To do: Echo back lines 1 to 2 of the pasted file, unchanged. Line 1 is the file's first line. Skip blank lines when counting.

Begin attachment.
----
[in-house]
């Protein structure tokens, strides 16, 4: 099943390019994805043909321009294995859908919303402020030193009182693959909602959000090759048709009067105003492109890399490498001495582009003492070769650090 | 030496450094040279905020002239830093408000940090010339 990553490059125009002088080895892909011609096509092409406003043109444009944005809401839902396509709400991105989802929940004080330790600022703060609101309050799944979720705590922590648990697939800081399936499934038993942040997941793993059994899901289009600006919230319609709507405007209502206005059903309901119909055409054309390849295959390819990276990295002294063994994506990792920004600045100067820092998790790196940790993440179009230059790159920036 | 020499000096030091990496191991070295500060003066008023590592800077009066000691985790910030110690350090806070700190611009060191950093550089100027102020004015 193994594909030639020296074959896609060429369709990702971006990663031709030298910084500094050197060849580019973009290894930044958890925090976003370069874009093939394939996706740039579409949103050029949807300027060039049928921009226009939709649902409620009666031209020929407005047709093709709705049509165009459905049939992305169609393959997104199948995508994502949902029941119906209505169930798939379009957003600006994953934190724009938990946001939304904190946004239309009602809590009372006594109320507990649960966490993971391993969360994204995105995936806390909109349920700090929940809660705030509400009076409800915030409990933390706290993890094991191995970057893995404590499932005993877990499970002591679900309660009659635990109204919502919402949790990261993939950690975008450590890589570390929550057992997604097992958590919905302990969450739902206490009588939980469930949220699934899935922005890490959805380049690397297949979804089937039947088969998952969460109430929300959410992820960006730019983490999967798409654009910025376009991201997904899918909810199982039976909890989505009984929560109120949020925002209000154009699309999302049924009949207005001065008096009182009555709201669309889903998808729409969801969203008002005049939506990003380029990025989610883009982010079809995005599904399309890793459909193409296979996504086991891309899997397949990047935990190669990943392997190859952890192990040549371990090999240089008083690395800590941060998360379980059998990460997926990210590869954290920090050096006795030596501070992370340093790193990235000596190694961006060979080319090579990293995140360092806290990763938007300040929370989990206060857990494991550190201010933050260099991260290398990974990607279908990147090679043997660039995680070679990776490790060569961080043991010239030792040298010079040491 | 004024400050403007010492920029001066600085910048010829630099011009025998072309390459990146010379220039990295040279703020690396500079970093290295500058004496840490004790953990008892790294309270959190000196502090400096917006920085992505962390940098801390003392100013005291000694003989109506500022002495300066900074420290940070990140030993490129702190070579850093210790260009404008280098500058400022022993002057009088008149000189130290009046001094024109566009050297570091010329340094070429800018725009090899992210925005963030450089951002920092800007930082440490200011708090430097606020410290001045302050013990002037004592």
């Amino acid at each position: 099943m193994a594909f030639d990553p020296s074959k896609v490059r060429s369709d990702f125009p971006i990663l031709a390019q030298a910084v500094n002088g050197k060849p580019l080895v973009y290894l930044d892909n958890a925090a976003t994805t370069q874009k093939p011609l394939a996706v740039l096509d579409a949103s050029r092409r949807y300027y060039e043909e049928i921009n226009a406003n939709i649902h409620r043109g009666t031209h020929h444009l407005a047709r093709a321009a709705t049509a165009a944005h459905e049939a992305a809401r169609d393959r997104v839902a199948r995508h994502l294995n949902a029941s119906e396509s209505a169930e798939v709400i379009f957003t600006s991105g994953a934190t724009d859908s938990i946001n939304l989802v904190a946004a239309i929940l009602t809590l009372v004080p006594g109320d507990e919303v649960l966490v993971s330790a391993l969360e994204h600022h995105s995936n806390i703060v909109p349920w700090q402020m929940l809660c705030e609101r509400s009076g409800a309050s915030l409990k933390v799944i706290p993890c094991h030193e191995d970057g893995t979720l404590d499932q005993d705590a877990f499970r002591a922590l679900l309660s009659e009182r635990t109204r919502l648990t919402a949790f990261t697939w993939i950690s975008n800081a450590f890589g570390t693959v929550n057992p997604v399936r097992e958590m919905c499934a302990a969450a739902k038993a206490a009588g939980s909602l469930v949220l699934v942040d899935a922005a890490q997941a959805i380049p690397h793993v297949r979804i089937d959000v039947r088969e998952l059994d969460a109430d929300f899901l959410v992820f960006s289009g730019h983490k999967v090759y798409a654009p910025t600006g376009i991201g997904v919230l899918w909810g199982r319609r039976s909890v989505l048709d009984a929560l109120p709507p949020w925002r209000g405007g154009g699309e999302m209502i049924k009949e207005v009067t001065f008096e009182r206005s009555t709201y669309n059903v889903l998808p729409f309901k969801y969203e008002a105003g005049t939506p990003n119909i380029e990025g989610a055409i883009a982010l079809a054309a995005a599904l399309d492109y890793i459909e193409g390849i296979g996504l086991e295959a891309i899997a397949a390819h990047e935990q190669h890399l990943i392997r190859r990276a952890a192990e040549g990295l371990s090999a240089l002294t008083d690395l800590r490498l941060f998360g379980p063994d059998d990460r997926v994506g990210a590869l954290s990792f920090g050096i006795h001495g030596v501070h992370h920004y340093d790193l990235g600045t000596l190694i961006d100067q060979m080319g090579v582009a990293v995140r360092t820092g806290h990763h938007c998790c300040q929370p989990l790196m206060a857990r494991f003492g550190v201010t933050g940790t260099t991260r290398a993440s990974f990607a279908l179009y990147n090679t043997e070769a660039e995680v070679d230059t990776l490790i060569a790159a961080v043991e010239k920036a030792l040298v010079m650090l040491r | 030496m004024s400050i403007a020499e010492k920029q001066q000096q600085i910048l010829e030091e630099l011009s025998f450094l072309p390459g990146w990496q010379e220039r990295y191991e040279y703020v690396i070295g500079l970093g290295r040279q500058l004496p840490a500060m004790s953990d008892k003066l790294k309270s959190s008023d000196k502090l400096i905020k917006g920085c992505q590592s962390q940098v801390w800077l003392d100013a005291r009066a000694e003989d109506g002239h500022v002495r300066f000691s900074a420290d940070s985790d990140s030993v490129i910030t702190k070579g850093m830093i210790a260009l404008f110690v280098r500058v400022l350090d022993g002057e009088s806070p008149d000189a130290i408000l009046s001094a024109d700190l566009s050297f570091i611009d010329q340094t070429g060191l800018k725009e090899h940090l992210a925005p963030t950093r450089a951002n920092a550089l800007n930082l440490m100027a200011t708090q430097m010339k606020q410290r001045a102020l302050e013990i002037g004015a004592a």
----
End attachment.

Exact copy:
[in-house]
């Protein structure tokens, strides 16, 4: 099943390019994805043909321009294995859908919303402020030193009182693959909602959000090759048709009067105003492109890399490498001495582009003492070769650090 | 030496450094040279905020002239830093408000940090010339 990553490059125009002088080895892909011609096509092409406003043109444009944005809401839902396509709400991105989802929940004080330790600022703060609101309050799944979720705590922590648990697939800081399936499934038993942040997941793993059994899901289009600006919230319609709507405007209502206005059903309901119909055409054309390849295959390819990276990295002294063994994506990792920004600045100067820092998790790196940790993440179009230059790159920036 | 020499000096030091990496191991070295500060003066008023590592800077009066000691985790910030110690350090806070700190611009060191950093550089100027102020004015 193994594909030639020296074959896609060429369709990702971006990663031709030298910084500094050197060849580019973009290894930044958890925090976003370069874009093939394939996706740039579409949103050029949807300027060039049928921009226009939709649902409620009666031209020929407005047709093709709705049509165009459905049939992305169609393959997104199948995508994502949902029941119906209505169930798939379009957003600006994953934190724009938990946001939304904190946004239309009602809590009372006594109320507990649960966490993971391993969360994204995105995936806390909109349920700090929940809660705030509400009076409800915030409990933390706290993890094991191995970057893995404590499932005993877990499970002591679900309660009659635990109204919502919402949790990261993939950690975008450590890589570390929550057992997604097992958590919905302990969450739902206490009588939980469930949220699934899935922005890490959805380049690397297949979804089937039947088969998952969460109430929300959410992820960006730019983490999967798409654009910025376009991201997904899918909810199982039976909890989505009984929560109120949020925002209000154009699309999302049924009949207005001065008096009182009555709201669309889903998808729409969801969203008002005049939506990003380029990025989610883009982010079809995005599904399309890793459909193409296979996504086991891309899997397949990047935990190669990943392997190859952890192990040549371990090999240089008083690395800590941060998360379980059998990460997926990210590869954290920090050096006795030596501070992370340093790193990235000596190694961006060979080319090579990293995140360092806290990763938007300040929370989990206060857990494991550190201010933050260099991260290398990974990607279908990147090679043997660039995680070679990776490790060569961080043991010239030792040298010079040491 | 004024400050403007010492920029001066600085910048010829630099011009025998072309390459990146010379220039990295040279703020690396500079970093290295500058004496840490004790953990008892790294309270959190000196502090400096917006920085992505962390940098801390003392100013005291000694003989109506500022002495300066900074420290940070990140030993490129702190070579850093210790260009404008280098500058400022022993002057009088008149000189130290009046001094024109566009050297570091010329340094070429800018725009090899992210925005963030450089951002920092800007930082440490200011708090430097606020410290001045302050013990002037004592």